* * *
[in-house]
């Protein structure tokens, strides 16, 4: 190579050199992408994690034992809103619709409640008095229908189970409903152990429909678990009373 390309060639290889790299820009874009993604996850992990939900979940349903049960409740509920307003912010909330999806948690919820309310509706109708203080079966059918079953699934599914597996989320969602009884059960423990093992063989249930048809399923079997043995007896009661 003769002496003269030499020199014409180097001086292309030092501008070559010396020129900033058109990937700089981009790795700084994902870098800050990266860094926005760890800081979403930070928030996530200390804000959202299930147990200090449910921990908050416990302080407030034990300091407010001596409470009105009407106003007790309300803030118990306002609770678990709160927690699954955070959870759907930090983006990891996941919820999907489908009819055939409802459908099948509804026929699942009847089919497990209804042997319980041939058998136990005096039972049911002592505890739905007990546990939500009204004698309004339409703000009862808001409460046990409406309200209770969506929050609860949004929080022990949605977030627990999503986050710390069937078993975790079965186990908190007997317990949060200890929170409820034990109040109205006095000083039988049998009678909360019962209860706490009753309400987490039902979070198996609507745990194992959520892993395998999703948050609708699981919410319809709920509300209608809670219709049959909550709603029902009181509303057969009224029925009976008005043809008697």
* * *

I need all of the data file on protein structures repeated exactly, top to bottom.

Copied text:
[in-house]
């Protein structure tokens, strides 16, 4: 190579050199992408994690034992809103619709409640008095229908189970409903152990429909678990009373 390309060639290889790299820009874009993604996850992990939900979940349903049960409740509920307003912010909330999806948690919820309310509706109708203080079966059918079953699934599914597996989320969602009884059960423990093992063989249930048809399923079997043995007896009661 003769002496003269030499020199014409180097001086292309030092501008070559010396020129900033058109990937700089981009790795700084994902870098800050990266860094926005760890800081979403930070928030996530200390804000959202299930147990200090449910921990908050416990302080407030034990300091407010001596409470009105009407106003007790309300803030118990306002609770678990709160927690699954955070959870759907930090983006990891996941919820999907489908009819055939409802459908099948509804026929699942009847089919497990209804042997319980041939058998136990005096039972049911002592505890739905007990546990939500009204004698309004339409703000009862808001409460046990409406309200209770969506929050609860949004929080022990949605977030627990999503986050710390069937078993975790079965186990908190007997317990949060200890929170409820034990109040109205006095000083039988049998009678909360019962209860706490009753309400987490039902979070198996609507745990194992959520892993395998999703948050609708699981919410319809709920509300209608809670219709049959909550709603029902009181509303057969009224029925009976008005043809008697």